Stay Secure Against Growing COVID-19 Remote Work Challenges
Along with the rapid spread of COVID-19, businesses have been fighting a threat on another front: the sheer volume of cyberattacks on those working from home. To protect yourself, your employees, and your business, it’s critically important that you stay aware and stay secure against growing remote work challenges.
Attacks on Small Businesses
You would think most cybersecurity threats are aimed at large corporations such as the Capital One’s breach in 2019. The breach affected around 100 million people in the United States and about 6 million people in Canada. The reality is, 43% of all cyberattacks are aimed at small businesses. Since it can take six months or more to detect a data breach, smaller companies need to address any cybersecurity concerns now. Small Business Trends reports that companies with 10-49 employees lost an average of ,269 due to cyberattacks, and those with 50-249 employees lost around $48,686 per attack. Those with 250-1,000 employees ended up losing $64,085 per incident.
Home Networks Are Not Necessarily Secure
Working remotely requires employees to access the office network. If remote workers are using less-than-secure WiFi networks or their devices, this presents an unprecedented level of risk to your business. You have no idea if their photos, music, videos, or emails are infected with malicious viruses like malware. IT professionals cannot support home networks, nor can they detect if the device a remote worker is using is infected with malware.
Malware is software cybercriminals use to gain unauthorized access to a remote worker’s computer and is specifically designed to disrupt and damage their computer system to steal data. Malware is a broad term to describe unwanted or malicious code such as; viruses, trojans, spyware, and ransomware, to name a few. Without the right IT support, you have no idea if your business data has been compromised.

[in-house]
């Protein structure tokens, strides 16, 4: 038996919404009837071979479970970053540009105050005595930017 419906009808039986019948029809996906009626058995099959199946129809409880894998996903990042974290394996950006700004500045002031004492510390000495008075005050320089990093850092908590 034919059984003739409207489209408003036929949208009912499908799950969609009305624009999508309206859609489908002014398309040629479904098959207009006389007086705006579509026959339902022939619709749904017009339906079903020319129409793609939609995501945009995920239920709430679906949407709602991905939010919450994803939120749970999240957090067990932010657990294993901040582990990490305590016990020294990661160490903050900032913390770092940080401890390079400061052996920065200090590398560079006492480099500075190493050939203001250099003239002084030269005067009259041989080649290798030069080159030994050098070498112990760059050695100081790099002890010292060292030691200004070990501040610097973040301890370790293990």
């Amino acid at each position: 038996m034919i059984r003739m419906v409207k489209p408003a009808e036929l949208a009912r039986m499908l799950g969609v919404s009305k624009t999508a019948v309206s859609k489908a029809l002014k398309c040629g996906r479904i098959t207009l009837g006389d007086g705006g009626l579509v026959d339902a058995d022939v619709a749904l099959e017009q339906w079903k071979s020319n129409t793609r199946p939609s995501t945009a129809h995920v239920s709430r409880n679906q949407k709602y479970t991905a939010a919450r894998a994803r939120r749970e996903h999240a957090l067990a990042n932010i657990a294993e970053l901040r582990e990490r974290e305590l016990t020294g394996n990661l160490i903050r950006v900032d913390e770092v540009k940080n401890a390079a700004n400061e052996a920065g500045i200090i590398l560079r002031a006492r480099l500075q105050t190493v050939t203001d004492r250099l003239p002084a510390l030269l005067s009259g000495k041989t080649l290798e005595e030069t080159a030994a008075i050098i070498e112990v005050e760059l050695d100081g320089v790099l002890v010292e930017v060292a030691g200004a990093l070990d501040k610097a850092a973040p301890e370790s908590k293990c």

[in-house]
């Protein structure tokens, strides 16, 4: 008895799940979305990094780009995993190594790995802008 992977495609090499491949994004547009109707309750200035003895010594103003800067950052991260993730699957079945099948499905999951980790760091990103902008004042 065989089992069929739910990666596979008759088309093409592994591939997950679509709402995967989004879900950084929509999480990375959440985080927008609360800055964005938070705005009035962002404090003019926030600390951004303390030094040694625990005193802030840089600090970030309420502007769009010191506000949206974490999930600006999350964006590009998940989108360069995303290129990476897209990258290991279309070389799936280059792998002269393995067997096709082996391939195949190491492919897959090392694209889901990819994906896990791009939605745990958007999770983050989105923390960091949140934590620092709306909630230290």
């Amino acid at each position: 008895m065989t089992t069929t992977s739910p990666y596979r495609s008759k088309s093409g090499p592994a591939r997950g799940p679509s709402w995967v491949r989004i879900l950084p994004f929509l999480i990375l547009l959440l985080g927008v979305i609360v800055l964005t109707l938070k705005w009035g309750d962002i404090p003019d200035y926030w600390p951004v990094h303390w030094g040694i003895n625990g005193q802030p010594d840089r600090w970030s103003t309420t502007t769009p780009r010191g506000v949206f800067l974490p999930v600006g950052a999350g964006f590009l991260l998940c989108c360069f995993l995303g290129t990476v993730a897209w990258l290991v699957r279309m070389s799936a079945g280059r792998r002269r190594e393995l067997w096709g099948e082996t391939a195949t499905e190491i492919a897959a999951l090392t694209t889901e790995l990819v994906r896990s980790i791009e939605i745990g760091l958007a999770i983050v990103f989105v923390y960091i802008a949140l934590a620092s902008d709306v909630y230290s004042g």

Cybercriminals use a technique called phishing to gain access to unsuspecting employees working from home. They count on those working remotely, not paying attention, or being distracted to click on links that compromise their devices. Phishing emails are designed to look as if they came from a legitimate bank, government agency, or organization and usually contain an attachment. For instance, cybercriminals use fake emails from the World Health Organization (WHO) preying on those working remotely from home. Cybercriminals ask the recipients to click on a link with details on COVID-19 testing — only that link is loaded with malware. The link takes them to a page to confirm their data and account information. Once the information is obtained, they create new user credentials on remote systems to steal sensitive data.
Protecting Remote Workers
Protecting your business and the privacy of data is critical to the ongoing viability of your business. If you have employees working remotely, here’s how to stay aware and stay secure against growing COVID-19 remote work challenges. Here are some tips that will help you protect your remote workers — and the security of your company.
- Create a ‘working communication plan remotely’ to give reassurance to your remote workers that all communications will stay safe and secure.
- Provide cybersecurity training for your remote workers on how to stay safe and secure while working from home.
- Move your data files to the cloud if you haven’t already done so. The cloud provides better security and protection, keeping vital data safe. Data stored in the cloud is easily accessible by approved users.
- Establish a Virtual Private Network (VPN) to protect remote workers. Put a business VPN in place to encrypt those connections for added security. Cybercriminals can’t get into cloud-based applications at the same remote workers are accessing it.
- Check your remote IT support options. If remote workers are having an IT issue, appoint a trusted IT pro and allow them to log in remotely.
Don’t let your remote workers fall victim to cyberattacks — freshen up your security best practices by auditing your security protocols. To learn more or schedule a no-obligation IT security assessment, give us a call at 561-295-4421 or send us an email at Info@ecwcomputers.com. ECW Network & IT Solutions offers more than IT security solutions. In addition to ensuring you have the right cybersecurity protocols in place, you can also face threats like electrical failures, storms, and natural disasters. Protect yourself and plan for the unexpected as your business rebounds once the current coronavirus crisis is under control.